In that period of soul-searching that typically follows any instance of social upheaval, we shall no doubt hear many explanations for the events that overtook the streets of Britain last week. One which will surely elbow its way to the front is the notion that, in some ill-defined sense, the disaffected youth of this country have been denied any “hope”.
What hope is that, precisely? Is it the hope that, despite having set one’s face against the acquisition of even the most elementary formal qualifications in literacy and numeracy, or of basic English language or personal skills, one should be able to find an employer who will offer one employment in preference to buying a fork-lift or taking on a migrant?
Even as late as the 1980s the relative prices of capital and labour in the UK favoured those with low skills and a willingness to work, over expensive machines. That factor-price ratio has now changed, probably for ever. Globalisation, technological advances and a downward rigidity in the wage that is deemed “acceptable” in the UK mean that the mass-produced merchandise that so appeals to street thieves can no longer be produced economically in this country. The relatively low-skill jobs that are involved in such manufacturing are the preserve of people who are willing to work for less than their counterparts in the UK, and to do so more reliably. The future of UK manufacturing will increasingly lie in goods and services embodying training and skills.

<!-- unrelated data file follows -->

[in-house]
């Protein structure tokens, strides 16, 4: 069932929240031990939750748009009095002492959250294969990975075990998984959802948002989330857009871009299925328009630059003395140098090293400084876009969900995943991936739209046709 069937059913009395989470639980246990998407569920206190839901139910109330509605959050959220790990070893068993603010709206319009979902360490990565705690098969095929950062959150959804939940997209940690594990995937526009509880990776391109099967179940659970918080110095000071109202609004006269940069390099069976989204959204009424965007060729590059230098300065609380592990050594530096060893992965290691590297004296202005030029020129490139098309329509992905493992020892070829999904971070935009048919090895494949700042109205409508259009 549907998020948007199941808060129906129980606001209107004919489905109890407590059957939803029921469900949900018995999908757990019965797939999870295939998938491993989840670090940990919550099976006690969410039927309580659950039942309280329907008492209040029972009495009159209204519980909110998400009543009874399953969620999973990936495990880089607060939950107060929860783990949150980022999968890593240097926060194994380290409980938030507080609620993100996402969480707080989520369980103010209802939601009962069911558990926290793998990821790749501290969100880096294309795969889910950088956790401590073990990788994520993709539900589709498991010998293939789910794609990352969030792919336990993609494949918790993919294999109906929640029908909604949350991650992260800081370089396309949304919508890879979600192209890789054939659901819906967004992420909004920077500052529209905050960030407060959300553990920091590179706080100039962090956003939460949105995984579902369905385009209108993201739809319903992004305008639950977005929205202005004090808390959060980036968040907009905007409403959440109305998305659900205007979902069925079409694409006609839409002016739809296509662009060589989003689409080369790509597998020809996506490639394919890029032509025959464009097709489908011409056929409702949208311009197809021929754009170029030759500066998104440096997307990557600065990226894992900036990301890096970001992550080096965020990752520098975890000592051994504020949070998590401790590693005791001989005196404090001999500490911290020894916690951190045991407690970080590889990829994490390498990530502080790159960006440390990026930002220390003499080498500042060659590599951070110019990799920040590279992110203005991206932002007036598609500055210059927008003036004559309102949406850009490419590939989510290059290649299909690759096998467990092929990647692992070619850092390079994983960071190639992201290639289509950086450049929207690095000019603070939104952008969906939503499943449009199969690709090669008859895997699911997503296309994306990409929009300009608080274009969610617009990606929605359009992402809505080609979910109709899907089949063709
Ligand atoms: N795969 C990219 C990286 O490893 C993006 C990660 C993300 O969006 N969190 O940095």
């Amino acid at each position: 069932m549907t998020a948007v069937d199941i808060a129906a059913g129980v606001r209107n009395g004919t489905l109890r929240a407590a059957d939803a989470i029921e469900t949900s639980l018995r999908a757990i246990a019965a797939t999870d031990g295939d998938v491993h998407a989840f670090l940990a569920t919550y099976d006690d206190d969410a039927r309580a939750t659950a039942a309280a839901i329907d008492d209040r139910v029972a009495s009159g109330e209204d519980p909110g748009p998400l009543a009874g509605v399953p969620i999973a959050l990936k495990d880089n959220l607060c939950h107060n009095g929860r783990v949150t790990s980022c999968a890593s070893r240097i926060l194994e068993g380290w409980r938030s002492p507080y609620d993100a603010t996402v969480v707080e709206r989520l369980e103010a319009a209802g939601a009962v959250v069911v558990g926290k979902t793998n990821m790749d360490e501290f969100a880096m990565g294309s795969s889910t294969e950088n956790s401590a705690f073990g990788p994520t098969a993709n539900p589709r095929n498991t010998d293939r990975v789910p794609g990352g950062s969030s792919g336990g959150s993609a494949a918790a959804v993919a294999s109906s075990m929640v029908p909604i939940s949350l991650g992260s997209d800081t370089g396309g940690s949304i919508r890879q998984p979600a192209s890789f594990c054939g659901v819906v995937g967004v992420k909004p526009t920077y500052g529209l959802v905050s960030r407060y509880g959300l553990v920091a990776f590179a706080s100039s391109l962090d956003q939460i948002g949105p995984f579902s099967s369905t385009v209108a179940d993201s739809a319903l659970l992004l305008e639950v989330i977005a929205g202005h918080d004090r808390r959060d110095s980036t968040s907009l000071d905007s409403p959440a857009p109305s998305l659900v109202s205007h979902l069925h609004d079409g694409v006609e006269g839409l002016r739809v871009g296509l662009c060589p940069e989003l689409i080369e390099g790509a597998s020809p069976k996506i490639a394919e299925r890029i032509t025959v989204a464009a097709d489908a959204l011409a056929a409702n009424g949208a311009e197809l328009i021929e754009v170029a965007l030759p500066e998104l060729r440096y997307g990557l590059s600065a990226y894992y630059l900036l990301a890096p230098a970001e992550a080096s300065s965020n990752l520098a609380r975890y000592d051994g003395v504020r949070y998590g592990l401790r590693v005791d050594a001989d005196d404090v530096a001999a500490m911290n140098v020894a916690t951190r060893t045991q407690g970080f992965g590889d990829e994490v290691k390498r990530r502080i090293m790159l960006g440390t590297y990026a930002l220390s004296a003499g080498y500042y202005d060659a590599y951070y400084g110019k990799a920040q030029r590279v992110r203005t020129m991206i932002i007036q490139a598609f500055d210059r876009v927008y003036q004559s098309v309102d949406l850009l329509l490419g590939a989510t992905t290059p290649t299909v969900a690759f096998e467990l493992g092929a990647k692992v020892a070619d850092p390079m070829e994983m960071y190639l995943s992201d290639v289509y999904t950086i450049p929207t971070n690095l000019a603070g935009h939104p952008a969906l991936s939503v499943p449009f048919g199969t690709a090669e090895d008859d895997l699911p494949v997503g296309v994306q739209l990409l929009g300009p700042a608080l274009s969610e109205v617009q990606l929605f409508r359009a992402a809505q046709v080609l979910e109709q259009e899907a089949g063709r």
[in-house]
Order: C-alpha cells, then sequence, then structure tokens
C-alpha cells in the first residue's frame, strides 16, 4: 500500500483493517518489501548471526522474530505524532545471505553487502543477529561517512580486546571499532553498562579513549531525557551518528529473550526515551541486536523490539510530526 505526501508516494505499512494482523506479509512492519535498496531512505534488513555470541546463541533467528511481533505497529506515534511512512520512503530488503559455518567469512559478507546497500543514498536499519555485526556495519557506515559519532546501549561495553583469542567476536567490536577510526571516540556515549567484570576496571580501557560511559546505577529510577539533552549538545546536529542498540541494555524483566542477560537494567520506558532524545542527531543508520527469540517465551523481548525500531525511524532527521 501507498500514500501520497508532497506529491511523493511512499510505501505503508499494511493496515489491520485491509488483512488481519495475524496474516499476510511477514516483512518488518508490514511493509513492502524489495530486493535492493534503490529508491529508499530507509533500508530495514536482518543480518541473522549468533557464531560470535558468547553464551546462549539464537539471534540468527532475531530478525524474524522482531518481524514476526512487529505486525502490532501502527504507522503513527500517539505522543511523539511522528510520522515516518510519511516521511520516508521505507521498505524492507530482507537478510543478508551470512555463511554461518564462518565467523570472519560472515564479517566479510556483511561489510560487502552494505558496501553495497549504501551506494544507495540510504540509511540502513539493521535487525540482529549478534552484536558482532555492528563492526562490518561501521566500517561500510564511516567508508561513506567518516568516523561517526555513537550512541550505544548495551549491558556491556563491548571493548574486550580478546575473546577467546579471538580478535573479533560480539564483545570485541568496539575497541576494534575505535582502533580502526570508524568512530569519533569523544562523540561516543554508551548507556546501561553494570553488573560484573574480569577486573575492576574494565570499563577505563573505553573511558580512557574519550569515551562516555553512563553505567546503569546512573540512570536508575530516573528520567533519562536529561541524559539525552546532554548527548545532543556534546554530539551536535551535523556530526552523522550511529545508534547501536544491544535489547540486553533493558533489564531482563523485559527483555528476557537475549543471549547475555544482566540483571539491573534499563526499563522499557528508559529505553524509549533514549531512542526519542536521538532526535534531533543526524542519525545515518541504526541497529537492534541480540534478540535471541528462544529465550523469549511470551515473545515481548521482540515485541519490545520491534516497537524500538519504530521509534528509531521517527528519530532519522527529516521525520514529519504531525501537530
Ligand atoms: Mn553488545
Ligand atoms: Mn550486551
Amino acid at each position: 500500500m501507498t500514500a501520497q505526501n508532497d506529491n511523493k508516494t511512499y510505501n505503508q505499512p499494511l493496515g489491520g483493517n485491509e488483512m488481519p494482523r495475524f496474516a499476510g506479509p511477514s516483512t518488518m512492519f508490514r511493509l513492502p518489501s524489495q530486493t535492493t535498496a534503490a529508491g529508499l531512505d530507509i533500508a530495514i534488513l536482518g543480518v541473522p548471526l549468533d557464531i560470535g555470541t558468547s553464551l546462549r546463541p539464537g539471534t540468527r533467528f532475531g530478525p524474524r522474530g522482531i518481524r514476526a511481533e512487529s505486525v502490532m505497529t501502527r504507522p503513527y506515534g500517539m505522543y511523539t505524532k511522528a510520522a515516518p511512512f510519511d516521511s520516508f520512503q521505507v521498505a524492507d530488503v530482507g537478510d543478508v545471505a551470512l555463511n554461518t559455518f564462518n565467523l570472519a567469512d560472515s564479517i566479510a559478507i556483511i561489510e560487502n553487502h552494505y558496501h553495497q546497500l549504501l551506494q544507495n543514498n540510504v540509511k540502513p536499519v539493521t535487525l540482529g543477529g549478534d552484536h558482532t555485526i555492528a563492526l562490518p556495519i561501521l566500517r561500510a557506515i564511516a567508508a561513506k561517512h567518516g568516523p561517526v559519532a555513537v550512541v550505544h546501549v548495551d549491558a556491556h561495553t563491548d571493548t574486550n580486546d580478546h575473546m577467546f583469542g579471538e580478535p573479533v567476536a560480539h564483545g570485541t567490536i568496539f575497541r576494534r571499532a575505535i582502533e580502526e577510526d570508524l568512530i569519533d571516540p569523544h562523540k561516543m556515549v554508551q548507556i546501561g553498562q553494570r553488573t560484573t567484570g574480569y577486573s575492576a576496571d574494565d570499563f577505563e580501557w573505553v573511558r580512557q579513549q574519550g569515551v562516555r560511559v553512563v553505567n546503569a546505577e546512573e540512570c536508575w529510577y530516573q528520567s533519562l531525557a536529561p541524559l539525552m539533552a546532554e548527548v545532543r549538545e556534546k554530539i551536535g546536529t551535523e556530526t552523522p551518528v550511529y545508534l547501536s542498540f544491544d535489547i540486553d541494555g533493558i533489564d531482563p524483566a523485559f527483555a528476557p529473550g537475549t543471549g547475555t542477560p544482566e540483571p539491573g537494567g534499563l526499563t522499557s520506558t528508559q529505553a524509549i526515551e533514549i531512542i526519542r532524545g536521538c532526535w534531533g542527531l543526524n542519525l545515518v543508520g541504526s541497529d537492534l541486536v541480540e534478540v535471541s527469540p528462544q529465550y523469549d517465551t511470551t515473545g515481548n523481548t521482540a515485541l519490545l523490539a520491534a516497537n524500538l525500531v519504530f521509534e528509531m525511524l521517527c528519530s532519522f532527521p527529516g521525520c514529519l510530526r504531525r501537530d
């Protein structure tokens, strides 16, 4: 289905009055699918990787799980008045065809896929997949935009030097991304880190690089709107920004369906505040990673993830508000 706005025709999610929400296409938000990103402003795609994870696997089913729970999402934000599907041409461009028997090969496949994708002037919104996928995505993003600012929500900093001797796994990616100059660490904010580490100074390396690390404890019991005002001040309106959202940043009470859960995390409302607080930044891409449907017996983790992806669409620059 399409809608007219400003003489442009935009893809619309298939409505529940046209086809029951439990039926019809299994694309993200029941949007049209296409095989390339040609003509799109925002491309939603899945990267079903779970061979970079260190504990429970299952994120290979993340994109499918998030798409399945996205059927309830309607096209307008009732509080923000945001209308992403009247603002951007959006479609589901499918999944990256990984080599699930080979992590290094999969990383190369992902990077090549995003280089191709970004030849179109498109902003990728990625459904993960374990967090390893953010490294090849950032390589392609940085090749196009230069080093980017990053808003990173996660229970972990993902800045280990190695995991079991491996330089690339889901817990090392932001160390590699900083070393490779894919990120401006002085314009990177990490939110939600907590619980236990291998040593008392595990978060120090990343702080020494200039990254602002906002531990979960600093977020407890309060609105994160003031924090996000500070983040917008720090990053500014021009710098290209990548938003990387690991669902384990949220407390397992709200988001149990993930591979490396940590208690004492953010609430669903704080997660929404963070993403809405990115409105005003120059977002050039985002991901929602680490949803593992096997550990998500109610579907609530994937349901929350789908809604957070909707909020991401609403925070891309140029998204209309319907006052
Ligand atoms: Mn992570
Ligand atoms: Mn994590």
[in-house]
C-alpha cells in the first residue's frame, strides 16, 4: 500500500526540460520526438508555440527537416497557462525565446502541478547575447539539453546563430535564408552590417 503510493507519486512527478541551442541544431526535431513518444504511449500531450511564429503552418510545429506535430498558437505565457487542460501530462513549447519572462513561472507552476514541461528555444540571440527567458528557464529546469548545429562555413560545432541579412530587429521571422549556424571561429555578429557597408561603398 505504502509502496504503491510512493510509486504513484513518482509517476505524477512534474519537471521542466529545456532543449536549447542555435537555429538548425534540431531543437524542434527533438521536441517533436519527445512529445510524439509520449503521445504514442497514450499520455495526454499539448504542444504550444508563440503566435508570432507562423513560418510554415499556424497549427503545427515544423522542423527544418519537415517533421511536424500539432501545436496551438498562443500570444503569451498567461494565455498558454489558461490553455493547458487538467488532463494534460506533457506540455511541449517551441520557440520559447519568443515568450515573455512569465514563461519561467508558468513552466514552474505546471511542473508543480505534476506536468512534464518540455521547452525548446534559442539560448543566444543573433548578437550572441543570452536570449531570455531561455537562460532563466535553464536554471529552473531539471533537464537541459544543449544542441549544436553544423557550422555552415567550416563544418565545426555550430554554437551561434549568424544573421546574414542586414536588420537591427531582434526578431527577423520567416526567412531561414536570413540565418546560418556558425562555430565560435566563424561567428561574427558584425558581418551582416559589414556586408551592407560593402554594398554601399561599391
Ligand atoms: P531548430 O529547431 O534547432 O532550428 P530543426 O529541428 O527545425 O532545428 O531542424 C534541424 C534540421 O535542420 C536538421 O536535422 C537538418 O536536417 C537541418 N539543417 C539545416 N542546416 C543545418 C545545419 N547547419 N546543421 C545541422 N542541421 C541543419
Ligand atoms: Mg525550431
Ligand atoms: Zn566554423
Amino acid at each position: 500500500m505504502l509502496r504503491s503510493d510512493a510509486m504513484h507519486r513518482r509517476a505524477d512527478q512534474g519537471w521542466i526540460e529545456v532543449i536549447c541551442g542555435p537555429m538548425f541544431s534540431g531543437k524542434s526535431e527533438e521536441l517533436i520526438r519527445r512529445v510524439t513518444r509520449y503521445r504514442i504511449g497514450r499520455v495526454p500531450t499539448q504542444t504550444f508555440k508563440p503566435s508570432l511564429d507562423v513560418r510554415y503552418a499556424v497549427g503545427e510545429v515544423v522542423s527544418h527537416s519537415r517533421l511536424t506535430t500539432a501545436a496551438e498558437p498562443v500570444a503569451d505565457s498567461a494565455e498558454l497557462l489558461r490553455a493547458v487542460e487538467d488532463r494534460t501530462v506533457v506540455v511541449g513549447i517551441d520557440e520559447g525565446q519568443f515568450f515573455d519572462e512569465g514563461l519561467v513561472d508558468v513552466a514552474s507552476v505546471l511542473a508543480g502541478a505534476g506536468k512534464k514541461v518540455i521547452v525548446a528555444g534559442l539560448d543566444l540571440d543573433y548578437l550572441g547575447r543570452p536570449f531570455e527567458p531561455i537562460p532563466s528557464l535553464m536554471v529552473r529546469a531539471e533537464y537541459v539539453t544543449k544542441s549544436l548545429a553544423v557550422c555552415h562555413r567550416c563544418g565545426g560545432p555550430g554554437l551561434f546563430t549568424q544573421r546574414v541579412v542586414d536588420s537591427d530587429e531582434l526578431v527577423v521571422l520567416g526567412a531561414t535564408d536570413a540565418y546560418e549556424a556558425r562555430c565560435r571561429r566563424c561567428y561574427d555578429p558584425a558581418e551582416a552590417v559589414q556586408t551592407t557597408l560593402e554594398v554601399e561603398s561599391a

Those who wish to have any hope at all should first be clear about their aspirations.
R Rothschild, Emeritus Professor of Economics, Lancaster
Excellent letter from the father of a friend of mine.